Aristotle’s Ethics and Its Impact on Women


Aristotle deviates from the metaphysical views of previous philosophers, including his beloved teacher Plato, that state that the purpose of human life lays beyond this world. Instead of this doctrine, Aristotle argues that the purpose of human life lies only within this world. Because Aristotle held this belief, he argues that one must make the most out of his life. To do so one must live the best possible life. Aristotle believed that knowing and pursuing the purpose of life is the most worthy end humans can aim at. Asking what the purpose of life is important because if you are right you win everything but if you are wrong you lose everything. Suppose you play chess without knowing the rules of the game: instead of moving the pieces you eat them, thus you lose the game. Losing a chess game is really not a big problem, you can play again or not play ever again it really doesn’t matter. However, if you do not know the rules of life then you not only lose a game, but you lose everything. Aristotle held the view that it is of great importance to know the rules of life and follow them to win. Because of this view Aristotle saw ethics and achieving the purpose of life as the same thing. A person’s ethics should be achieving the best purpose of life, eudaimonia.

Aristotle’s ethics consists of two objectives. The first objective consists in knowing what you are supposed to aim for in life. Like the archer who must know where the target is so he knows where to aim, so humans must know where their target is so they can know where to aim. In Nicomachan Ethics Aristotle states that the target for humans is to achieve eudaimonia. (Biffle, p.291) Eudaimonia is a Greek word that is usually -and inadequately- translated as “happiness” but better translated as “human flourishing.” (Biffle, p.289) Eudaimonia is supposed to mean living a fulfilling life involving moderation and the correct use of reason. By living this type of life one will be satisfied because he will constantly be happy and satisfied. Aristotle considers this the most worthy goal one can have in life. Aristotle’s second objective is actually reaching eudaimonia. He gives an outline of rules one should live by to do this: among them are use of reason, applying moderation, having good fortune, being successful an entire life, and being a philosopher. (Biffle, p.189-290) Aristotle claimed that “philosophical ethics is practical. ‘The end is not knowledge but action.’ (Broadie, p.3)Thus if one is able to apply these rules and achieve eudaimonia he will fulfill Aristotle’s wishes.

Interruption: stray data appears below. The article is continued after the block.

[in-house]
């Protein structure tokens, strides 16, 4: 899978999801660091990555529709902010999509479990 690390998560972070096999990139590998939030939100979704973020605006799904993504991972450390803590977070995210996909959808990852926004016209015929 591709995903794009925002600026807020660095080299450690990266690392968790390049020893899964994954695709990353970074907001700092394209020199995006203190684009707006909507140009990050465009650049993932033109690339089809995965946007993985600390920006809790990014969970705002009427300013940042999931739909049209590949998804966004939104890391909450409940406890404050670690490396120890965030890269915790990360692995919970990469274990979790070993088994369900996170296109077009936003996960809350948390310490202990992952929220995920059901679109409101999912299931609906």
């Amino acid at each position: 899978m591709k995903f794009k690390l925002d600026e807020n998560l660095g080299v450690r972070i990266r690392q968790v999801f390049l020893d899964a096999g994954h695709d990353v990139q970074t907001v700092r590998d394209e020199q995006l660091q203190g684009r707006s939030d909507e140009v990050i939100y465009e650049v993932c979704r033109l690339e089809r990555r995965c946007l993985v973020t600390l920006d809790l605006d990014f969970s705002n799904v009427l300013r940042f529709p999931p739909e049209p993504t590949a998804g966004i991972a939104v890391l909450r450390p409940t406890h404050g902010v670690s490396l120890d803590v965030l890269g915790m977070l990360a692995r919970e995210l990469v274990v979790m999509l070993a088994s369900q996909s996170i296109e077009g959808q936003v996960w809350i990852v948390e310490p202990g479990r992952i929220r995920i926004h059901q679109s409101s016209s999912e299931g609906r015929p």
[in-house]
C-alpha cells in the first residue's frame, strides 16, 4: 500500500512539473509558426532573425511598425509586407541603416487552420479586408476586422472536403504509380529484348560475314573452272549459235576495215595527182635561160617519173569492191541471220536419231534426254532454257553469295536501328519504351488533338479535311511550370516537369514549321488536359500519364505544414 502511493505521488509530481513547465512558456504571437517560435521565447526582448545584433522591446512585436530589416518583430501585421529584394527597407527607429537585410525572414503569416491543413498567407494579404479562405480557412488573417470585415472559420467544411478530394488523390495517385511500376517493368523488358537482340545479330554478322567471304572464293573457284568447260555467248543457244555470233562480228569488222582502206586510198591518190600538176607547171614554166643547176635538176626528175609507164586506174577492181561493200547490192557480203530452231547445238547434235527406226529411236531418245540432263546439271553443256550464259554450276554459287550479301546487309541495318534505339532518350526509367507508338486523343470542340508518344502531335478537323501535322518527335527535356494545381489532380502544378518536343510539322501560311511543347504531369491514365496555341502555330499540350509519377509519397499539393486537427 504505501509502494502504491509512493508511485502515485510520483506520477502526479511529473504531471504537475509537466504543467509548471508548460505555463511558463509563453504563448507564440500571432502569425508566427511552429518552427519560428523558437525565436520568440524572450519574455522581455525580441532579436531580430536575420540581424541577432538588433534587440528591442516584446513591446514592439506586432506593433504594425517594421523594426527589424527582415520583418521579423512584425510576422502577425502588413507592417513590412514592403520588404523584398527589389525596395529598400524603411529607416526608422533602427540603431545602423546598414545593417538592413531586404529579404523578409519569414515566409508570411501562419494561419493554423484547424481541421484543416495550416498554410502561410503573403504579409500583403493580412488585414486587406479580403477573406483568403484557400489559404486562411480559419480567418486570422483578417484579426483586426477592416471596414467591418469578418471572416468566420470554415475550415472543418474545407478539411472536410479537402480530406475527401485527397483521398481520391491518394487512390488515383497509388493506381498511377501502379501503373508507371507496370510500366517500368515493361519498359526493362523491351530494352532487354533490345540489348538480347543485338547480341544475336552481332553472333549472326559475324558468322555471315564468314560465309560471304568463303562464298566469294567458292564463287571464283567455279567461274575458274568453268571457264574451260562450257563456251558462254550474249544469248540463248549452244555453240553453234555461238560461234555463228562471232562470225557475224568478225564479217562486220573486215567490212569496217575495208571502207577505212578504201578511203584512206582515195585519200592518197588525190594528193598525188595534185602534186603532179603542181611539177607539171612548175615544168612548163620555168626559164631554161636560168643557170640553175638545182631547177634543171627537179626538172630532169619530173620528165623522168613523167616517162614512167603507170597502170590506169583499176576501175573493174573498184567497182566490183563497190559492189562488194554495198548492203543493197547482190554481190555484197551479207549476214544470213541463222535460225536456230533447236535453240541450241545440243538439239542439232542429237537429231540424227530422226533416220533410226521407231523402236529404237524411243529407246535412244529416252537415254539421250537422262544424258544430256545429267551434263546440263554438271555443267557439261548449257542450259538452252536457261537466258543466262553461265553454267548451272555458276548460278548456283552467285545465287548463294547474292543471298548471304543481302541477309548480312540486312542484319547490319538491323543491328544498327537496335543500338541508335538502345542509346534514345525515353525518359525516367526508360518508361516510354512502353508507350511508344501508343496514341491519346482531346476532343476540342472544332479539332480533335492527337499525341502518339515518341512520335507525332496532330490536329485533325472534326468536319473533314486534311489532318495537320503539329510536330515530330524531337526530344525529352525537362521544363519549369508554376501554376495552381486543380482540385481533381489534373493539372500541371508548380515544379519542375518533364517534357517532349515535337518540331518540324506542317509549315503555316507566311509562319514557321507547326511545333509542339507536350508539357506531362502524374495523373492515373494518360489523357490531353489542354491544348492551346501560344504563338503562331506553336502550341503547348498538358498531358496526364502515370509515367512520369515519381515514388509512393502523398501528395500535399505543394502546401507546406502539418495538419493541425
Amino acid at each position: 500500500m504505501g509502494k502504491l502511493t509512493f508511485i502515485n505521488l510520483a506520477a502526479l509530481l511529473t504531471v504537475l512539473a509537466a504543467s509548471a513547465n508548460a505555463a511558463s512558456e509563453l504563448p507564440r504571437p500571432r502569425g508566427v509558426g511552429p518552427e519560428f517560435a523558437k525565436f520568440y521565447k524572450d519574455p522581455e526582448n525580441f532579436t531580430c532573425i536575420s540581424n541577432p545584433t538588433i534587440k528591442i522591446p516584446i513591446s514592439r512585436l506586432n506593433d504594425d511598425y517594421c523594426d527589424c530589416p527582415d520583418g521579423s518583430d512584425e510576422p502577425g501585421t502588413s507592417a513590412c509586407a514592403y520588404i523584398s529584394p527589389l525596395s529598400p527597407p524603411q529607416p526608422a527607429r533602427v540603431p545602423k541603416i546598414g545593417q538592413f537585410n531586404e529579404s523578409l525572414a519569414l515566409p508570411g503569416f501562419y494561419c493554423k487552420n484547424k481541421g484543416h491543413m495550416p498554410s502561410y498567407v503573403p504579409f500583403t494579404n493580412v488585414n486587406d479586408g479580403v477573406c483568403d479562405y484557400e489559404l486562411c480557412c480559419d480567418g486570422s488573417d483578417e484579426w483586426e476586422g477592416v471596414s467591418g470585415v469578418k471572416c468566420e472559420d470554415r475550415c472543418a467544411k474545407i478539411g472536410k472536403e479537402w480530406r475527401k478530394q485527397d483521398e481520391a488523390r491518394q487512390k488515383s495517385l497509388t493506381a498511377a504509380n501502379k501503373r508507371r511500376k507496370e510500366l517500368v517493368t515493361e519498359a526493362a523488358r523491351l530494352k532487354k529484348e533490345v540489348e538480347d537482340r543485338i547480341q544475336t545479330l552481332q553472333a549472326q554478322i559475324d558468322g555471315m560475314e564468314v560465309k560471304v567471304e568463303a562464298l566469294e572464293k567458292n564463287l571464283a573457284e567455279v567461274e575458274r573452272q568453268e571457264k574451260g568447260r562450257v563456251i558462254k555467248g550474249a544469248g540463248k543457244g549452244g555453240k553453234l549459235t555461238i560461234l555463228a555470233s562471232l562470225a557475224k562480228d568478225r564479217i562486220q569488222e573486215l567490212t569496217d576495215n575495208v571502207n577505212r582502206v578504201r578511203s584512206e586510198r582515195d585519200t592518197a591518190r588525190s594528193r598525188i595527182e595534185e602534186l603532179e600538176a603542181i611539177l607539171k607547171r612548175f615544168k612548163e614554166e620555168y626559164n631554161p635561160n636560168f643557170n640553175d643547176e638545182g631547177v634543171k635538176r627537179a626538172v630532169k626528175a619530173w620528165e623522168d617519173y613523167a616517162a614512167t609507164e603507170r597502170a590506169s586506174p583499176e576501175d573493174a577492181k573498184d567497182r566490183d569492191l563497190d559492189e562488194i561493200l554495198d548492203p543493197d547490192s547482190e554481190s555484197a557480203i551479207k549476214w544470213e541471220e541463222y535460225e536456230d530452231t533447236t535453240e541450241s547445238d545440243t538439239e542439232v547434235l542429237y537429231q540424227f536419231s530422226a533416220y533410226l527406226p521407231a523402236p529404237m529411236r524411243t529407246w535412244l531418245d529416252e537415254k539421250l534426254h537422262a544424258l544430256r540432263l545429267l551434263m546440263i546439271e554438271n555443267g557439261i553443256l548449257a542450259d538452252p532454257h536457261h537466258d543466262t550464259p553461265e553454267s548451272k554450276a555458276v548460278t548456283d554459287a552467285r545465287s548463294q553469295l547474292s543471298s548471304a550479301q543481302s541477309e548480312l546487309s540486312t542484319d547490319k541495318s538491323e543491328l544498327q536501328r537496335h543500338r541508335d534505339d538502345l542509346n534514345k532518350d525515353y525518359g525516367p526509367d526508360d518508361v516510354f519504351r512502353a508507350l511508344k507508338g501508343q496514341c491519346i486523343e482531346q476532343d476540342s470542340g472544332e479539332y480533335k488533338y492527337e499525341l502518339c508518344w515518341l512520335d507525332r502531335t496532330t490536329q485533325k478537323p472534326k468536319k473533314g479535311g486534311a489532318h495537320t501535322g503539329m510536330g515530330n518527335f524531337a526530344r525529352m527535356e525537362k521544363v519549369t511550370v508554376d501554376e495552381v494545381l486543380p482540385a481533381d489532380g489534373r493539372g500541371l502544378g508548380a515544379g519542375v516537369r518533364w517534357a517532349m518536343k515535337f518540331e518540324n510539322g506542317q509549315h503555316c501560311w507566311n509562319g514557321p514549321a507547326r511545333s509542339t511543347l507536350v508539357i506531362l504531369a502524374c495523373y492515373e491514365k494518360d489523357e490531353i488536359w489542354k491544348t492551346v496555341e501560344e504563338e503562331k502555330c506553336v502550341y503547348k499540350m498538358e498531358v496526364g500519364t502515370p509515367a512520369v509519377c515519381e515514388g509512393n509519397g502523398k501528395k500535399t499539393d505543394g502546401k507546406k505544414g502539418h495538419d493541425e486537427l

To achieve a greater understanding of Aristotle’s philosophy we need to understand how Aristotle views the world. In the Aristotelian perspective all of the disciplines -ethics, politics, economics, metaphysics, psychology, etc…- work together. For example, Aristotle argues that you need politics to have eudaimonia because only by interacting with others will one be fulfilled as a person. Thus, we need to take into account that there is an active interaction by the disciplines and that none are isolated completely. They all depend on each other in terms of defining their nature. Therefore, we should not expect to know ethics without knowing psychology, politics, metaphysics, etc… because they all influence the goals one should aim for in life.

A big problem with Aristotle’s ethics regarding eudaimonia is that it is not intended for women. “Aristotle’s great ethical works, the Nichomachean and Eudemian Ethics, are directed to the free male… they therefore have little to say about the virtues of women.” (On, p.131) Aristotle viewed women –like he did slaves and children- as inferior human beings. He argued that women lack proper reasoning capacities. Furthermore, he did not believe that they could aim to achieve eudaimonia. Rather, he argued that the most they can hope for is to be virtuous by being “industrial” in their job in the household and “submissive” to their husband’s or father’s will. (On, p.131) Today we know that women are equal in cognitive capacities to men. Furthermore, women are equal to men in everything today they are involved in: politics, sports, war, etc… Regardless, we cannot apply Aristotle’s to women by simply ignoring the fact